West Nile: Causes and How It Spreads

Key points

  • West Nile virus disease (West Nile) is caused by a virus primarily spread to people through the bite of infected mosquitoes.
  • West Nile virus is maintained in the environment between mosquitoes and birds.
  • People do not spread the infection other than rarely through blood transfusions, organ transplantation, and mother to baby.
Mosquito full of blood on a person's arm

Primary cause

West Nile virus disease is caused by a virus that is found in the United States and many other places in the world.

The virus belongs to a group of viruses called flaviviruses. St. Louis encephalitis virus and Powassan virus are two other flaviviruses that also circulate in the United States.

How it spreads

  • West Nile virus circulates in the environment between mosquitoes (primarily Culex species) and birds.
  • People become infected with the virus when mosquitoes feed on infected birds and then bite people.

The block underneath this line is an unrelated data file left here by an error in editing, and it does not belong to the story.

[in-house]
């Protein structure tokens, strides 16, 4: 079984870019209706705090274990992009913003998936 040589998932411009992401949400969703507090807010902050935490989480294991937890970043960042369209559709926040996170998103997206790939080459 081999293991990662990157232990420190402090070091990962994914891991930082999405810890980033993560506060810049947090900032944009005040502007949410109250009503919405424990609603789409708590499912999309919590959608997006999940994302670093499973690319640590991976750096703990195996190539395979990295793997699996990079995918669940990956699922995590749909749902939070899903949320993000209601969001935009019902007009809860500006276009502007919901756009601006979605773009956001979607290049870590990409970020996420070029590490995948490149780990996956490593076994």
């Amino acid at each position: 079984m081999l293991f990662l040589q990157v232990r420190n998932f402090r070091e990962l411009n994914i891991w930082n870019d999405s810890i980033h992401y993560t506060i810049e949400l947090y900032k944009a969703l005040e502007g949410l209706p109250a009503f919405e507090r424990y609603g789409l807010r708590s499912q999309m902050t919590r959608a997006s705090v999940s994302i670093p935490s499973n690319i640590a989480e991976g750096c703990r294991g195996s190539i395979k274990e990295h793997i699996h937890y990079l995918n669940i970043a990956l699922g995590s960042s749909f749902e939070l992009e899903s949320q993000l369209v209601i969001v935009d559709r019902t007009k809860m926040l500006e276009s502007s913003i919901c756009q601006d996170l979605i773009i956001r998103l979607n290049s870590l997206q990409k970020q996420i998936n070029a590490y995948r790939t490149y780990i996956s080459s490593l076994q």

• People are considered dead-end hosts because unlike birds, they do not develop high enough levels of virus in their bloodstream and cannot pass the virus on to other biting mosquitoes.
  • The virus is rarely transmitted from person-to-person by blood transfusion, organ transplantation, and mother to baby, during pregnancy, delivery, or breastfeeding.
  • Because the virus can be transmitted through blood and organ transplantation, persons who were recently diagnosed with West Nile virus infection should not donate blood or bone marrow for 120 days following infection.
  • Prevent getting sick with West Nile by preventing mosquito bites.